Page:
Reply to "is or are?"

Lee,

I think you're confusing a couple of issues here.  Let me try this again, this time being less stingy with the quotation marks:

1': We do not make them, if “we” means "our conscious minds".
2': We do not make them, if “we” is understood to mean "our conscious minds".
3': We do not make them, if “we” refers to "our conscious minds".

Here, as with my previous examples, "we", although a plural pronoun, represents a singular concept that requires a singular verb.  Now, by putting "our conscious minds" in quotation marks, it should be clear that the same applies to that phrase; although it is a plural noun phrase, here it stands for "the phrase 'our conscious minds'" or "the concept of 'our conscious minds'", either of which must be seen as singular.

My examples can all be inverted:

1'': We do not make them, if "our conscious minds" is what is meant by "we".
2'': We do not make them, if "our conscious minds" is what is understood to be meant by "we".
3'': We do not make them, if "our conscious minds" is what is referred to by "we".

You see that the inversion causes "our conscious minds" to replace "we" as the subject of the "if" clause, but the clause still requires a singular verb.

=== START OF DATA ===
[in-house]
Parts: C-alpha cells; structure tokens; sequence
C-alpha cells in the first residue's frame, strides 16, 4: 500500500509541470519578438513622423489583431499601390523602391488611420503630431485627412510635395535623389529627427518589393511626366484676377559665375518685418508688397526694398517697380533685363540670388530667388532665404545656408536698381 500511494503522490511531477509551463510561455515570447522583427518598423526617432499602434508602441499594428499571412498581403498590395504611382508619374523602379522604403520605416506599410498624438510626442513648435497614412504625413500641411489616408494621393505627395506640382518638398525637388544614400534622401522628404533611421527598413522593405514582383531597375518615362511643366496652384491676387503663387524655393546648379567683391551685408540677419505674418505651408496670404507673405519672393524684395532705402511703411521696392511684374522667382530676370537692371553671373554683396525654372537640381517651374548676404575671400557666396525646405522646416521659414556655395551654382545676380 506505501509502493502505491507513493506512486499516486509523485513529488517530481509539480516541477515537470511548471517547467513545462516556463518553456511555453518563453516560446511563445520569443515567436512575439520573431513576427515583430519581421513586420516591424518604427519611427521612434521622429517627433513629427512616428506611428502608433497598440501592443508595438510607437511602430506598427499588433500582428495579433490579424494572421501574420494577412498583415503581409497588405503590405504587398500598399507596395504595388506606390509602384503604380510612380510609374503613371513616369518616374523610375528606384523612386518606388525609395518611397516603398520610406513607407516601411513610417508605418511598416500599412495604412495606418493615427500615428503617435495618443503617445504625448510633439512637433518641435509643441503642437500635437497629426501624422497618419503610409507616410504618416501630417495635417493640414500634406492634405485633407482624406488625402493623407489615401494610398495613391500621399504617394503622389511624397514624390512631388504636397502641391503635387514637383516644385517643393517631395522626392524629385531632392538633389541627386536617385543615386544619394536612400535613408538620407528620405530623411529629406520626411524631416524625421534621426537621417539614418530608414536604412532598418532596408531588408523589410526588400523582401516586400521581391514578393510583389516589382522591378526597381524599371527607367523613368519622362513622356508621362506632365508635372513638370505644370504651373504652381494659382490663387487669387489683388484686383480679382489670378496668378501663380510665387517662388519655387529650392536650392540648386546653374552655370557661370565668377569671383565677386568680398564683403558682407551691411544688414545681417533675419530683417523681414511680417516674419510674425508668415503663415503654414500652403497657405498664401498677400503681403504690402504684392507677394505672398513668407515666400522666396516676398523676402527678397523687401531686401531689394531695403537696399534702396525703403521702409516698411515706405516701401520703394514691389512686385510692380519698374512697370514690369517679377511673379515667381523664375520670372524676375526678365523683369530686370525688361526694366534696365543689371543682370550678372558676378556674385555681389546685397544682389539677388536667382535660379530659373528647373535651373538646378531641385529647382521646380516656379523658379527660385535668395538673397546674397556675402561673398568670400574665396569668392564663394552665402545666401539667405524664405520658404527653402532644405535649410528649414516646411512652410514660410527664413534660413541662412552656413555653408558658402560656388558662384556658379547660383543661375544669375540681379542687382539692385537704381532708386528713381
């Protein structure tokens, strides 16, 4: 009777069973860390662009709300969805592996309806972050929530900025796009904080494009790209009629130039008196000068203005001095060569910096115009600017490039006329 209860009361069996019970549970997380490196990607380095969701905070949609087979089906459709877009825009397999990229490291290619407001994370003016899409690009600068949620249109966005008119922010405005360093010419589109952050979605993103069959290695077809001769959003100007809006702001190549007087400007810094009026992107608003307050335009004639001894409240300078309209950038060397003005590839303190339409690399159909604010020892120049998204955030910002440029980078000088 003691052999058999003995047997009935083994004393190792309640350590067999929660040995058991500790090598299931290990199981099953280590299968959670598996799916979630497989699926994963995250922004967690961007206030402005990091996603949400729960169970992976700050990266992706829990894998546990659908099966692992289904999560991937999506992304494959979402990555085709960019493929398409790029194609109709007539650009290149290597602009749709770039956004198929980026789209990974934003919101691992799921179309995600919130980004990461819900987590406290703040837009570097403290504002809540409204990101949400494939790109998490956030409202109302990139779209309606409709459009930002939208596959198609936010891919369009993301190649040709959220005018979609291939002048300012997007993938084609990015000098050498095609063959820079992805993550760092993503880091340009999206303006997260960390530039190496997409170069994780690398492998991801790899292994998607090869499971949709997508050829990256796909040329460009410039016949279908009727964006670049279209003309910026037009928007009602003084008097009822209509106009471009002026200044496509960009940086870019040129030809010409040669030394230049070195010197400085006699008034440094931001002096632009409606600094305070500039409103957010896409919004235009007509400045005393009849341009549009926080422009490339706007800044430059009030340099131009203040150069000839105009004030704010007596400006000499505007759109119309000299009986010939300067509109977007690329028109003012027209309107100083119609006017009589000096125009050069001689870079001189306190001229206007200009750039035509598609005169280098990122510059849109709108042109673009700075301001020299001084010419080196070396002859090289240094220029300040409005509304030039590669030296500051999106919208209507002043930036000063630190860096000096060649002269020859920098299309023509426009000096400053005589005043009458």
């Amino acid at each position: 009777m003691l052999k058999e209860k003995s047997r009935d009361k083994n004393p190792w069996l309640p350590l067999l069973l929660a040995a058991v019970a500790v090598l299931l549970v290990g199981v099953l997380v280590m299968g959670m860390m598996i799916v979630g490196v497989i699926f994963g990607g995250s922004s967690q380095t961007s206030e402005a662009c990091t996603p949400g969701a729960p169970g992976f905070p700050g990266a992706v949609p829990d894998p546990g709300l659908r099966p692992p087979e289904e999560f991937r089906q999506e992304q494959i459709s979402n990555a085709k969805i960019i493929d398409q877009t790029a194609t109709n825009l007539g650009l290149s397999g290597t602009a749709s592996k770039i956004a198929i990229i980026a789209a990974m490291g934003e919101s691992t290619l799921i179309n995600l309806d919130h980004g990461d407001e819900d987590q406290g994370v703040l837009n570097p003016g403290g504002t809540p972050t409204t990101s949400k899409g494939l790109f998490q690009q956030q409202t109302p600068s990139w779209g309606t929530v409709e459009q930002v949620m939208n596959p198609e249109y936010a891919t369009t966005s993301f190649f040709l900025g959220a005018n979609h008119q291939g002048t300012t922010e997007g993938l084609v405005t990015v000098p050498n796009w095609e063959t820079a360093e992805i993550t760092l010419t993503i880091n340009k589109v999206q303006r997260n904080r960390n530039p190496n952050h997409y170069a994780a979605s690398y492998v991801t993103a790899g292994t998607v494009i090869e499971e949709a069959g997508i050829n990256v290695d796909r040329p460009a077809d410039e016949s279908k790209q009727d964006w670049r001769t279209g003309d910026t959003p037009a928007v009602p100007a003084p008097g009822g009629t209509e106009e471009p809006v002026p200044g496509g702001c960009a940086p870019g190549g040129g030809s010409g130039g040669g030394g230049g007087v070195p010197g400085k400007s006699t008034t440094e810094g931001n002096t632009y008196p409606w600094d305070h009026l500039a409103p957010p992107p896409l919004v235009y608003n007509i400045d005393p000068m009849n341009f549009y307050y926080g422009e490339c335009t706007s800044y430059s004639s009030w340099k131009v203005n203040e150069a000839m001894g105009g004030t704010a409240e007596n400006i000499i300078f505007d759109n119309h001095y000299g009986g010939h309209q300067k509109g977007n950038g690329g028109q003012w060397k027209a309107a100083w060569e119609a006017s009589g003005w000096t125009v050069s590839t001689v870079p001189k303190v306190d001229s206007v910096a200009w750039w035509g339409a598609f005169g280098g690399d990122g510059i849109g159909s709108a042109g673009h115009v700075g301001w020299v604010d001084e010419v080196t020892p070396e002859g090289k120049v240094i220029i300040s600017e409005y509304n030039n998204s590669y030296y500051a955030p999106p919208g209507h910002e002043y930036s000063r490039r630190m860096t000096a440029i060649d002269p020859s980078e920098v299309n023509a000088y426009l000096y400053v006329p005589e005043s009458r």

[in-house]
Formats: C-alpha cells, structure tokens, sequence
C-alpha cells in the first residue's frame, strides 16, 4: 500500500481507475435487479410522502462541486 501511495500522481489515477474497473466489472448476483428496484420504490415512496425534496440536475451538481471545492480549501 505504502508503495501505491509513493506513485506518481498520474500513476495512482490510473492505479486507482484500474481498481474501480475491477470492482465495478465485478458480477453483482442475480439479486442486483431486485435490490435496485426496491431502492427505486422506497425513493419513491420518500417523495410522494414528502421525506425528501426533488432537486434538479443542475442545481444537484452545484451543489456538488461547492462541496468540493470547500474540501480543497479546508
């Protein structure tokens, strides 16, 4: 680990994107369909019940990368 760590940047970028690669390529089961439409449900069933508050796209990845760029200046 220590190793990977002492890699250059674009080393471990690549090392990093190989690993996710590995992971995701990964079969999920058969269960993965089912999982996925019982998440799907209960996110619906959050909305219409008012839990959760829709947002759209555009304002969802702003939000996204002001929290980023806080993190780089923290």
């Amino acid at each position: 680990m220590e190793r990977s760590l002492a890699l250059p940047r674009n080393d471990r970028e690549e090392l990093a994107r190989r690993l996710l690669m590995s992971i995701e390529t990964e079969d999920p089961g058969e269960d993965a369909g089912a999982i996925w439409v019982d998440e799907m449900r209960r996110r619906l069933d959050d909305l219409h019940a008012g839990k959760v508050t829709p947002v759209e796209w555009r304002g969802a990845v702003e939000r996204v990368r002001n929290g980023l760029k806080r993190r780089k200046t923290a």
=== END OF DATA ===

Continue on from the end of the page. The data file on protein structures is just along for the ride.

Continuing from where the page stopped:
These inversions also cause the verbs "mean" and "refer" to be passivized as "meant" and referred", which in turn requires that the original subject become the object of a prepositional phrase of agency ("by 'we'").  My comment "I am not comfortable with the construct 'by "we" is meant'" in my earlier post meant that I do not find such a phrase of agency acceptable as the subject of an "if" clause, or any similar subordinate clause.

You wrote:

We can say like this: The report fails to define what is meant by the term ‘key issues’, instead of The report fails to define what the term 'key issues' mean.

I see three basic versions of your main example:

A: The report fails to define what the term 'key issues' mean.
B: The report fails to define what is meant by the term ‘key issues’.
C: The report fails to define what by ‘key issues’ is meant.

(A) is ungrammatical.  The subject "the term 'key issues'" is singular and requires a singular verb:

A': The report fails to define what the term 'key issues' means.

(B) is exactly as you stated it, and conforms to my own recommendations.

I don't really like (C), but it's not an exact parallel with the original example sentence, and doesn't sound quite as bad.

DocV

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